The Barnes & Noble Review
Farmers' markets are the new village green, says award-winning cookbook author Deborah Madison. This movement has blossomed into more than 3,000 markets across the country, places where you can run into old friends, meet new ones, discover new fruits and vegetables, and go home with bags and bags of fresh, delicious, and seasonal produce.
For all of us who go to the markets and get completely carried away with what we see, Madison has designed more than 350 recipes that take advantage of this, whether it's the greens, salad, and herbs of the spring's bounty or the root vegetables, apples, and squash of the fall harvest. Her recipes highlight seasonal ingredients (Spring Risotto with
Sorrel, Roast Chicken with Herbs Under the Skin, or Parsnip Salad with Walnuts and Dates) as well as regional foods (Soft Tacos with Roasted Green Chiles or Hickory Nut Torte). There are recipes using market foods found in the winter months, too.
The chapters in Local Flavors are organized not by courses of the meal, but by seasons and botanical families, like the stone fruits and the nightshades (tomatoes, peppers, eggplants). In each chapter, Madison reports on a visit to a particular market -- say Cortez and Durango in mid-August or San Francisco's Ferry Plaza Market in October -- and composes meals from the market produce available at that time. Dozens of full-color photos of the markets, the shoppers, the farmers, and the dishes complete the course.
Madison, well known for The Greens Cookbook and her award-winning Vegetarian Cooking for Everyone, also gives some good advice for shopping at farmers' markets:
- Plan to spend some leisurely time at the market.
- If you don't recognize what you see, or need a tip on how to cook it, ask the growers.
- Bring cash.
- "Take a feast-now approach when shopping.... A favorite peach might be around for only two weeks, so buy accordingly and enjoy."
Read an Excerpt
Greens Wild and Domestic
It's spring, and farmers' markets across the country are beginning to open. Greens are the vegetables that many will start out with. They're what you can count on finding early in the season. And depending on where you live, greens may flourish throughout the duration of the market, or they may disappear as soon as some real heat comes on. Greens like it cool, and some even like it cold. Salad greens are a huge challenge in Phoenix past March, which is just when they're looking great in Santa Monica. They might be diminishing in Sacramento by about June, but in Santa Fe or Londonderry, Vermont, they're with us from start to finish.
A key sign that it's spring isn't only that greens are available but that they have an irrepressible quality. They practically glow. I've picked up bunches of kale that squeak with vitality, spinach and chard that bounce with life. The arugula is nutty, not bitter; chicories have a sweet edge from the last frost of the season. Green potherbs, like sorrel, nettes, and wild spinach, are tender and delicate, and the deep reds of the red lettuces, like Merlot, haven't lost their luster as long as there are those nightly temperature dips. This is also when you might find miner's lettuce, chickweed, and other edible weeds, which, if you haven't tried them, make exciting additions to salads.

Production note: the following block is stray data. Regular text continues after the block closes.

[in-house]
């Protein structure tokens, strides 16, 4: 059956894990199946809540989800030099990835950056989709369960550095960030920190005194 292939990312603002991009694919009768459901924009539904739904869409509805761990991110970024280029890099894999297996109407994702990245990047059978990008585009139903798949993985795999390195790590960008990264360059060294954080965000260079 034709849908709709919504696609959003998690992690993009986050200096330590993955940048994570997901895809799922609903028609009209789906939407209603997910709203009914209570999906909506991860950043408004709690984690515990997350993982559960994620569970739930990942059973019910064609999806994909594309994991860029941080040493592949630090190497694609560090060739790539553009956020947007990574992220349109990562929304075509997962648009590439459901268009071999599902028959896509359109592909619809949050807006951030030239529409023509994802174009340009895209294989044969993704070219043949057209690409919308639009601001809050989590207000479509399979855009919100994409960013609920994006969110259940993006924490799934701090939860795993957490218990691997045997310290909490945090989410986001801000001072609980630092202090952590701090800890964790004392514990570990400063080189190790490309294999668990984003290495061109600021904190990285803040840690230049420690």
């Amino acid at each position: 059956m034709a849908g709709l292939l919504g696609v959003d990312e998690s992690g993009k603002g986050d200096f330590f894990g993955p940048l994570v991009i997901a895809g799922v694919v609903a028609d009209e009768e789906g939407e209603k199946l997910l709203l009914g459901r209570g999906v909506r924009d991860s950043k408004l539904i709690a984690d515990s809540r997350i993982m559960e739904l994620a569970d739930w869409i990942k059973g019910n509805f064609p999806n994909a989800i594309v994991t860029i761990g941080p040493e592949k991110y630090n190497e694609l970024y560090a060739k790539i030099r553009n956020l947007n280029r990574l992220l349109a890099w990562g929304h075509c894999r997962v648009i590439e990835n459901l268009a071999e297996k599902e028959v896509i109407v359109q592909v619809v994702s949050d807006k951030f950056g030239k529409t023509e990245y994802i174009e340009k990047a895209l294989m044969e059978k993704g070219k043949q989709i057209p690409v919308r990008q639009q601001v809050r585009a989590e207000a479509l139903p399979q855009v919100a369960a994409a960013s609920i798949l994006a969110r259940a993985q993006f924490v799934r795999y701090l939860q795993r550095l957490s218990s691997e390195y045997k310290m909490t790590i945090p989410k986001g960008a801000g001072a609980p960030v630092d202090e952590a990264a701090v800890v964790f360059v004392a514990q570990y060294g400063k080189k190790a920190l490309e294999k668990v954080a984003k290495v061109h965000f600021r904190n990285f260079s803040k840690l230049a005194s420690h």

This green glory will fade as the season progresses into labored production, when hot days and nights keep plants churning and growing overtime. But for now, everything is leafy at its very best. This, in fact, is one of the prime times for big green salads, now and the fall. Come midsummer, sliced tomatoes and cucumbers will better fill that role.
The Simplest Tender Greens serves 2 to 4
If your greens are tender and not too voluminous for your pan, simply wilt them in a skillet with the water that clings to their leaves after washing, or steam them. Although boiling is usually considered a less nutritious way of cooking vegetables, the more quickly they cook, the fewer nutrients they lose, and tender greens will spend only the briefest time in a big pot of boiling water.
These methods are especially well suited to those quick-cooking greens, such as spinach, young chard, and wild spinach, although tougher greens, like kale, can also be treated this way if simply cooked a bit longer. (For the more assertive greens, like mustard, see the next recipe.) In general, 2 or 3 people can easily consume a pound of greens, for they shrink to nearly nothing.
1 to 2 pounds greens, coarse stems removed
sea salt and freshly ground pepper
olive oil or butter
lemon wedges or vinegar
1. Bring a large pot of water to a boil. While it's heating, wash the greens.
2. Add salt to taste to the water, then plunge the greens in all at once.
Cook just until they're tender, then scoop them into a colander. Leave them
to drain from 2 to 5.
3. Toss the greens with olive oil or butter to taste and season with salt and
pepper. Put them in a bowl or on a platter and serve with lemon wedges or
vinegar. A bit of acid always benefits greens.
Cooking Greens In the Pan: Put greens that have been washed and not dried
in a wide skillet and sprinkle with salt. Cook over high heat until tender from
3 to 5 minutes turning them occasionally with tongs. Lift them out of the pan,
leaving any liquid behind. Toss with butter or oil, taste for salt, season with
pepper, and serve.
From the Hardcover edition.